This is a fortress of a place, probably necessary for it to have survived relatively intact as a working church from Byzantine times to today. It is the only one to have done so. On its wall, it has a copy of the decree of Sultan Mehmet II, conferring the right to retain the building as a church. The original is presumably safe in a vault somewhere. The Mouchliotissa used to be a regular shape with a dome supported by four cupolas, the same sort of plan as the major mosques. However, the depredations of time, fire and town planning have removed parts of it and added others. The church of the Blessed Virgin Kamariotissa on Heybeliada is of a similar design but has been protected by its island position and by nestling within the protective walls of the Turkish Naval School (formerly the Greek Commercial School).
The decoration inside is unlike that of any other church in Istanbul. The caretaker says that the iconostasis is unchanged from Byzantine times. The aged paintings, especially those in the top row of the iconostasis, repay close examination. The symbolism seems deeper than anywhere else. One mosaic icon and some paintings are probably original, from Byzantine times. There is an underground passage that is said to lead to Aya Sofya. but if all the rumours of tunnels to Aya Sofya were true, Constantinople must have had a superb Metro system.
The Church was allegedly founded in the late 13th century by an illegitimate daughter of Michael VIII Palaeologos who had been packed off to the east to hold off a rampaging Mongol warlord by marrying him. However it seems to have been in existence since 1261, well before her return from the bliss of conjugal diplomacy. Apparently, her experiences were sufficient to cause her to renounce worldly pleasures and she remained in the church convent until she died. At the moment, the church is painted an uncompromising red to match its Turkish name of Kanlı Kilise (Bloody Church). The fighting at The Conquest or The Fall (depending on your point of view) released a lot of blood at this point in 1453.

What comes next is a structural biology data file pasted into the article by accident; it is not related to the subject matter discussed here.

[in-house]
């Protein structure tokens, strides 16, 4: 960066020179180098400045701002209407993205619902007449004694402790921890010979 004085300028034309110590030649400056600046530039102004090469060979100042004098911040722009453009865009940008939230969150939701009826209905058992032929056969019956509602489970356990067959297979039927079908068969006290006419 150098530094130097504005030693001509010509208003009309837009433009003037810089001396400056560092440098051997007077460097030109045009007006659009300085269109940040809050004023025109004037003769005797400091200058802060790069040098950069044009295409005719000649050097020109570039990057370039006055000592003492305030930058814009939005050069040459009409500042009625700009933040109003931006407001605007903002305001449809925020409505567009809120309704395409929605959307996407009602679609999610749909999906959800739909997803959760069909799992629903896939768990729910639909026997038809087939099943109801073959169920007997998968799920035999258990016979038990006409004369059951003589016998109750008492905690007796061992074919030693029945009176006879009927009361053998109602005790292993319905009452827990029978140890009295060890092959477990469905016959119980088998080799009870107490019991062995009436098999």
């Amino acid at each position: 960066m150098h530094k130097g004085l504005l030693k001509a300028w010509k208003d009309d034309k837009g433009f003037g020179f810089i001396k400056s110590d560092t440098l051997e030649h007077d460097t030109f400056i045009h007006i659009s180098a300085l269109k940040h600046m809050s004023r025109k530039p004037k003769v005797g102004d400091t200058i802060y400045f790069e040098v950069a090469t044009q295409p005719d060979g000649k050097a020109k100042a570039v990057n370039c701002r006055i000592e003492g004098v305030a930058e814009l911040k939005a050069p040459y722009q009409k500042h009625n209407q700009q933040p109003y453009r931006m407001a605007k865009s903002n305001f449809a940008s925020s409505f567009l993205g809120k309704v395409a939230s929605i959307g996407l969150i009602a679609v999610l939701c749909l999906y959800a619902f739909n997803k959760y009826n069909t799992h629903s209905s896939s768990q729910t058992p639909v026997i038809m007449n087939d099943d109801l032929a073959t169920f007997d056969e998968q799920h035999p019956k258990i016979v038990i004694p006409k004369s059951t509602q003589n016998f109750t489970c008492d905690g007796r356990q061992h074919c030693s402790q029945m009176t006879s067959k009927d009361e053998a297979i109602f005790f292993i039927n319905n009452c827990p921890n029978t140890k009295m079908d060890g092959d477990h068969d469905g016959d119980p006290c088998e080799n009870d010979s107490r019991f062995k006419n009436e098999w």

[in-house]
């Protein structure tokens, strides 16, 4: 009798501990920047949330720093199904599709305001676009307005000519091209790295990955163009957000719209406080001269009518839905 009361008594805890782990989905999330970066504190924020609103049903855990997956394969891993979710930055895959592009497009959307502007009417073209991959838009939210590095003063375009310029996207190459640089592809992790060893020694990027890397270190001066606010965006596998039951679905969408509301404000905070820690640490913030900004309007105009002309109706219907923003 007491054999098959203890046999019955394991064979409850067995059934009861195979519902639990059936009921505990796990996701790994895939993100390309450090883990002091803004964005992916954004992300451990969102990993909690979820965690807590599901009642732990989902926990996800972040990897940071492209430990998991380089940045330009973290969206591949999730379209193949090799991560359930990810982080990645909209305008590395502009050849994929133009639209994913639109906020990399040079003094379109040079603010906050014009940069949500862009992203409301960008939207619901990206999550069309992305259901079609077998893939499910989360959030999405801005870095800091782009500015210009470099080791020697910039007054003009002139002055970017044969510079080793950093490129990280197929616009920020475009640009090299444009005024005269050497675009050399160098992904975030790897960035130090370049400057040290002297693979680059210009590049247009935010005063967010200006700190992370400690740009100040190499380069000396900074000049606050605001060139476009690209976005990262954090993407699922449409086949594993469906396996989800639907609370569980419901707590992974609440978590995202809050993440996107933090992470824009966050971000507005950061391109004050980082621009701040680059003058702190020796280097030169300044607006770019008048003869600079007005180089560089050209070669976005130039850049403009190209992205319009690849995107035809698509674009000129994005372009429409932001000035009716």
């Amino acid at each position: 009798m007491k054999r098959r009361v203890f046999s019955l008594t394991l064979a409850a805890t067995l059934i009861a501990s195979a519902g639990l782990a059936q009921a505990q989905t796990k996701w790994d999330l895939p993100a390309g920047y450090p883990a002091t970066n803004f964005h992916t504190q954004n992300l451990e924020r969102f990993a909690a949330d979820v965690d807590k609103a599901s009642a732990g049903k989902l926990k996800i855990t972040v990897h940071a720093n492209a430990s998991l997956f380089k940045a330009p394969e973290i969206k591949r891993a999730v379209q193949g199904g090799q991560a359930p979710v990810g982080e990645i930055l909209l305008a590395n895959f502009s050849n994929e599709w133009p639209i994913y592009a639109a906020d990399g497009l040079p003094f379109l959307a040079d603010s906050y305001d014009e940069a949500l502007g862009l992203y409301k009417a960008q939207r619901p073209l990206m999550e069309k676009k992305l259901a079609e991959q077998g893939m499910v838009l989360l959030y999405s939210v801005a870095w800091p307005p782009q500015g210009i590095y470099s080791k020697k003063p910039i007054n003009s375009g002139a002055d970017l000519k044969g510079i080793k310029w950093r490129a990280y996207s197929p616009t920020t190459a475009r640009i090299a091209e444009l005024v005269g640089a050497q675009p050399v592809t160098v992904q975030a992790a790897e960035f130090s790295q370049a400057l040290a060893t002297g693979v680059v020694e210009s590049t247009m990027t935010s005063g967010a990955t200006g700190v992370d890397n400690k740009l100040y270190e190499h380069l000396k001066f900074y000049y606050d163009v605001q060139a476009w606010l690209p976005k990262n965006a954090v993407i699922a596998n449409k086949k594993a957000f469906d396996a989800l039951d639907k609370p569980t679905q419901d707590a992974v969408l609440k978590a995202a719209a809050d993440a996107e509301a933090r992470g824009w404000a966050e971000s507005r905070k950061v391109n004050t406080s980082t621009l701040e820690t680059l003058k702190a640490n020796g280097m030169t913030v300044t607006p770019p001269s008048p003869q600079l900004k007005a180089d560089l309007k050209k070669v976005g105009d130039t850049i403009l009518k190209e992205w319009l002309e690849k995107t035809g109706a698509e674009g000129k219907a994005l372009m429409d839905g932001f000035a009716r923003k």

If you want to find this church, be aware that Google Maps has placed it on the site of the big Greek school that is nearby. These coordinates (41°01′47″N 28°56′56″E/41.029722°N 28.948889°E ) are correct. The church has services at irregular intervals, the irregularity increasing in the summer months. The Name Day for both Mary and Theotokis is August 15th. This may be your best chance to see a Byzantine church in action. The following pictures were taken on that day in 2014.
There is some interesting ruined vaulting on the uphill side. Local children may cheer you on (as they did me) as you clamber on it to gain an aerial view of this most resilient of churches.